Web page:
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Product Focus - Anxiety

We all feel anxious at times. Whether delivering a speech or going on a first date, clammy palms, an unsettled stomach, and weak knees are nothing out of the ordinary. But when a crippling sense of fear begins to underpin your everyday life, routine anxiety can transform into a chronic mental health challenge.

In the UK, 8 million people experience an anxiety disorder at any given point.(1) And against a backdrop of the cost-of-living crisis, climate change, and global atrocities, this figure is only set to increase. It seems we’re living in an Age of Anxiety – and it’s coming at a cost to our emotional health.

We never want to downplay how challenging anxiety can be. Anyone who’s been in the throes of it knows how paralysing it can be. But it’s not a life sentence. And while we may not be able to avoid stress and anxiety altogether, what we eat puts us in a better position to manage it.

Understanding the anxious mind

Not all anxiety is created equal. A little bit of stress can turn us into the best version of ourselves. We can feel superhuman when we’re moderately stressed – we nail work presentations or ace exams. Problems arise, however, when stress and anxiety become chronic and low-grade – when a helpful response becomes harmful.

The evolution of our stress response

Let’s rewind a million years when our stress response first evolved to keep us safe. As hunter-gatherers, this highly sophisticated survival mechanism – also known as the fight-or-flight response, governed by the sympathetic nervous system – helped us stave off prehistoric predators. If we were attacked by a sabertoothed tiger, our stress response would kick into gear to protect us. Our heart rate would increase so we could run faster. Our emotional brain would heighten so we could be more vigilant. And our pupils would dilate so we could spot danger.

Stress in the modern world

Today, we don’t face the same dangers as our caveman ancestors. But our stress response hasn’t evolved to meet the demands of modern life. Work pressures, increasing mortgage repayments, and the 24-7 news cycle aren’t as life-threatening as wild animals but they can still activate our fight-or-flight response. And if we keep triggering this survival mechanism, it can lead to a number of anxiety disorders.

Fear vs. Anxiety

Fear is an immediate response to real danger in your environment – if there’s a fire in your house or someone is chasing you, for instance. Anxiety, on the other hand, is a persistent and excessive feeling of fear when there’s no immediate danger.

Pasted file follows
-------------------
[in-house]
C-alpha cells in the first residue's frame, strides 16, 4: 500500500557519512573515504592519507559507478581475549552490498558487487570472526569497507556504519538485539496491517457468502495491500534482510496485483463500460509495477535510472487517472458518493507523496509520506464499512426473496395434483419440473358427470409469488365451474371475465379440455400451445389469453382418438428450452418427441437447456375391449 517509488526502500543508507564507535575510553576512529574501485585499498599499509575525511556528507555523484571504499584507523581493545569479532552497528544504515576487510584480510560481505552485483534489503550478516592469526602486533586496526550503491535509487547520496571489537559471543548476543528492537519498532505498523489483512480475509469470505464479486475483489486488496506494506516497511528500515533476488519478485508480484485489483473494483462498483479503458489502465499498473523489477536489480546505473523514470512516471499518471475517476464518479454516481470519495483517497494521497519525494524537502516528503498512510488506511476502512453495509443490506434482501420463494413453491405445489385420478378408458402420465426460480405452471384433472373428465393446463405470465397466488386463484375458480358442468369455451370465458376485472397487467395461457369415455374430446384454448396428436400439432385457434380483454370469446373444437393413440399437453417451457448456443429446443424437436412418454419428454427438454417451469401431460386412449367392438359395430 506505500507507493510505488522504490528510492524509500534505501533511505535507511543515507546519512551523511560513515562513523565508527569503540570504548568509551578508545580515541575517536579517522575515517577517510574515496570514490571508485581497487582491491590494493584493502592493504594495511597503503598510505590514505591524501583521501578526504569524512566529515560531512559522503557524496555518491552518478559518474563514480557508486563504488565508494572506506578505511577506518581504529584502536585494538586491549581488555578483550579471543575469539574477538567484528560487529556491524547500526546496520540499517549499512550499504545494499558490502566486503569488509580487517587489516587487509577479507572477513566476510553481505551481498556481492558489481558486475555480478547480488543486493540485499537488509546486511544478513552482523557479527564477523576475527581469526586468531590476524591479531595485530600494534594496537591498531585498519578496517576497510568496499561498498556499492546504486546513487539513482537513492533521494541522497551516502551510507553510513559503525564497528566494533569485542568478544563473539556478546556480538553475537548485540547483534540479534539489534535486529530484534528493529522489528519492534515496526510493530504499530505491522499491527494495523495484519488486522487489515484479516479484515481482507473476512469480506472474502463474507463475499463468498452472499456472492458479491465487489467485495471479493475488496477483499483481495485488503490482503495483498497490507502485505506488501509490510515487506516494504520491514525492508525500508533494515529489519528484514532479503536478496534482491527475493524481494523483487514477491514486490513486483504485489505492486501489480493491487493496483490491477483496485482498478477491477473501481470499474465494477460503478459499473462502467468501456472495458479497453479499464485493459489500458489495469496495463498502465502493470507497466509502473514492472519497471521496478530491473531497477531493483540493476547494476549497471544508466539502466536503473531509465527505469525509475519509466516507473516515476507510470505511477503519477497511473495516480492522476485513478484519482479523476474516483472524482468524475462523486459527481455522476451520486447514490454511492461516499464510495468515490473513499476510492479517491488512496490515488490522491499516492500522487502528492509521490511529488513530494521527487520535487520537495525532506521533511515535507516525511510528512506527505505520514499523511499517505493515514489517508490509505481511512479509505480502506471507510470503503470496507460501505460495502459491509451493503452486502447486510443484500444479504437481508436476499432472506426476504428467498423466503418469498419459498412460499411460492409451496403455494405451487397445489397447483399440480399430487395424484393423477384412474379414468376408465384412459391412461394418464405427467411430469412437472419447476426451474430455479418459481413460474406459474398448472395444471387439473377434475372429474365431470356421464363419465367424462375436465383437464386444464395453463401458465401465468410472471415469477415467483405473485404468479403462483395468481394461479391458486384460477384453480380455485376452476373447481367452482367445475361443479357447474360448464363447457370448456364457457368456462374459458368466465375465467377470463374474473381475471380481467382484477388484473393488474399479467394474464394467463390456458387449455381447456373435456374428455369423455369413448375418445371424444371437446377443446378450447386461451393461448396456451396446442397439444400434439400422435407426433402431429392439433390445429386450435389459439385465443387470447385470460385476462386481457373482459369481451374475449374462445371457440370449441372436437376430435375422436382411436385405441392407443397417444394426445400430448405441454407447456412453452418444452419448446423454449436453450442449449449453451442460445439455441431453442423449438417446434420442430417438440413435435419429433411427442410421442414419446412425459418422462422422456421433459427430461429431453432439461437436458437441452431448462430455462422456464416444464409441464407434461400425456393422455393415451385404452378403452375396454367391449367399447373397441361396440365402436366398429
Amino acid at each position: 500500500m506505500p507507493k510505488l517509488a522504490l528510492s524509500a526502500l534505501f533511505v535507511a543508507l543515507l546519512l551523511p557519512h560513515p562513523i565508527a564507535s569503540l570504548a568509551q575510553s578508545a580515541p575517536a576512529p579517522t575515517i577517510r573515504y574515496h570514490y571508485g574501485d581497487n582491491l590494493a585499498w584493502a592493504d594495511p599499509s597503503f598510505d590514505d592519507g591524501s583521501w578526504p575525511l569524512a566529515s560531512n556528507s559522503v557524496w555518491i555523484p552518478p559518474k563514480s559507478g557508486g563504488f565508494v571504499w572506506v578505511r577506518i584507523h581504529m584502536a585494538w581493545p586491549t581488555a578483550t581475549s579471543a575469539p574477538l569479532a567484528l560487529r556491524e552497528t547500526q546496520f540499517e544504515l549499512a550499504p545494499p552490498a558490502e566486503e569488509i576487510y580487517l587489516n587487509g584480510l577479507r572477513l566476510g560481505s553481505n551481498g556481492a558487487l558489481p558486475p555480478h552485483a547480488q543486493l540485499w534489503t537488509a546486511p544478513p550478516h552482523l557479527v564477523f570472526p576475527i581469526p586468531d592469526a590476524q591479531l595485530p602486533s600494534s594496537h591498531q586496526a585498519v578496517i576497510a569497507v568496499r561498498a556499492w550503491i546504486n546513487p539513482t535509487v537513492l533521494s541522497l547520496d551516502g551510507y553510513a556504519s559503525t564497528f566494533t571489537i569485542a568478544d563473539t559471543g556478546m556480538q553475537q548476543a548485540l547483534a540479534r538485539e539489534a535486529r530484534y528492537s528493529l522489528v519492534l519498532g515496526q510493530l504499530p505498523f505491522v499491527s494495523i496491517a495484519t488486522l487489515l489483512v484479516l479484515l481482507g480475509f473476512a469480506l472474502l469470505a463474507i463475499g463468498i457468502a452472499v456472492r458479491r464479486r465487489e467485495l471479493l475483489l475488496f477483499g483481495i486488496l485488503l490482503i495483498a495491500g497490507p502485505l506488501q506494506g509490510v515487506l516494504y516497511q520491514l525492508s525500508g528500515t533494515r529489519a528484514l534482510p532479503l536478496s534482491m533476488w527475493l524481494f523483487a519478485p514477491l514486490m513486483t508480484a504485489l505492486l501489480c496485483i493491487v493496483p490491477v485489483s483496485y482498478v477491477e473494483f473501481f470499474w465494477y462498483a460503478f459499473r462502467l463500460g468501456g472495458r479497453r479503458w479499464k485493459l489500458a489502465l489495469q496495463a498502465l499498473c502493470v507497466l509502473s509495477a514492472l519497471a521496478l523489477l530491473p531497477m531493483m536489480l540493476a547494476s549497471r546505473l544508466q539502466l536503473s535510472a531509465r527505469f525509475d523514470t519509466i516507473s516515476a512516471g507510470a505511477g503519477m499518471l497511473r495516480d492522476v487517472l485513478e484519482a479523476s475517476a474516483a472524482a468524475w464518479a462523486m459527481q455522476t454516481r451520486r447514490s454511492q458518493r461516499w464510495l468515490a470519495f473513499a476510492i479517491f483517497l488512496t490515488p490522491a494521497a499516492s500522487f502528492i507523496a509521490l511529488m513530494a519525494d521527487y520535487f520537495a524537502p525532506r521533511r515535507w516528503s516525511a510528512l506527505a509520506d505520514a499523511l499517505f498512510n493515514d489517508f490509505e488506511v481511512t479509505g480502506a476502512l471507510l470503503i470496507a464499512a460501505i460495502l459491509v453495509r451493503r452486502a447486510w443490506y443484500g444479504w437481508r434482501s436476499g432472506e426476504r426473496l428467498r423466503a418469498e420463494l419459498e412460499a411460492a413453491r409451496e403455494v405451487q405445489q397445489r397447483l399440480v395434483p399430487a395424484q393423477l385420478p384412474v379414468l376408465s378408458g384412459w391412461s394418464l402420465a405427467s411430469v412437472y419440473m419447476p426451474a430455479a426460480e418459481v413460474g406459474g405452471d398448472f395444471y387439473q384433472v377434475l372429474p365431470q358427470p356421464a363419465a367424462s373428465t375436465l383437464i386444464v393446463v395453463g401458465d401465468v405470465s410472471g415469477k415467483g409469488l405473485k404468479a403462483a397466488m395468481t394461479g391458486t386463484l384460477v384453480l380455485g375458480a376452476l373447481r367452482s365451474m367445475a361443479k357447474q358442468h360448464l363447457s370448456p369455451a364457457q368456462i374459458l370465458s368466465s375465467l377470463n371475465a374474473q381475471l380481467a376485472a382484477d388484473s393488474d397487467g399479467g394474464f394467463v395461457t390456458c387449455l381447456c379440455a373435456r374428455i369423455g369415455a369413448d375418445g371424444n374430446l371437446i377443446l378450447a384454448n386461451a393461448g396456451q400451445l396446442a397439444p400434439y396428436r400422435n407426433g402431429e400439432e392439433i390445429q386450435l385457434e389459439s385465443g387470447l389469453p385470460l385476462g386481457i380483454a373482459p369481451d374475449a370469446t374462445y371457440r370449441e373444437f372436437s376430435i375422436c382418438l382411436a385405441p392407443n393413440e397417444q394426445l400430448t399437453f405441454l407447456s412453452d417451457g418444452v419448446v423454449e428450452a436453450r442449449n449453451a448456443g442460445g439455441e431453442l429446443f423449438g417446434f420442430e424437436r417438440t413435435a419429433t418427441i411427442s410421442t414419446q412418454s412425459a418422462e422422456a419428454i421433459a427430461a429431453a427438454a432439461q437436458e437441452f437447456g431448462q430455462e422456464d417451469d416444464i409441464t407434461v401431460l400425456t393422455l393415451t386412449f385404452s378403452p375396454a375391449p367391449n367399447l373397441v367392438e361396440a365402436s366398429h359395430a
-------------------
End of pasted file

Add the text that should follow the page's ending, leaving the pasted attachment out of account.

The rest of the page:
The anxious mind is powerful, persuasive, and fiercely protective. It can outmanoeuvre and outsmart logic.

Increase mood food

You may not think your diet can affect something so deeply entrenched as your mental health. But it absolutely does.

Feed your gut

The gut and brain are closely connected through the ‘gut brain axis’: the gut influences how the mind functions and vice versa. There’s increasing evidence that improving the gut microbiome – the collective name of trillions of bacteria residing in the digestive tract – could support your mood and reduce anxiety.(2)

Easy wins to support the gut microbiome

• Aim for 30 plant foods every week. Plant foods include fruit, vegetables, nuts, seeds, whole grains, legumes (chickpeas and lentils), and beans.
• Consider fasting for 14-16 hours to give the gut a break to repair, reset, and rest
• Add live cultures, which consist of good bacteria to support the gut
• Try Fructo-Oligosaccharides (FOS), a soluble fibre that supports bowel regularity
• Include more fermented foods, such as kimchi, kefir, and kombucha, as they may increase microbial diversity

A taste of the Med

Studies report those who eat a Mediterranean diet – one packed with fruits, vegetables, pulses, and whole grains, and lower in fried foods, red meat, and processed grain – have a healthier gut microbiome and lower risks of mental health challenges like anxiety.(3)

Balance blood sugar

The symptoms of poor blood sugar management closely mirror some aspects of anxiety, including shakiness, irritability, and panic, physiological changes that could trigger an anxiety episode itself. Smoothing out blood sugar curves, therefore, will help you manage your mental health throughout the day.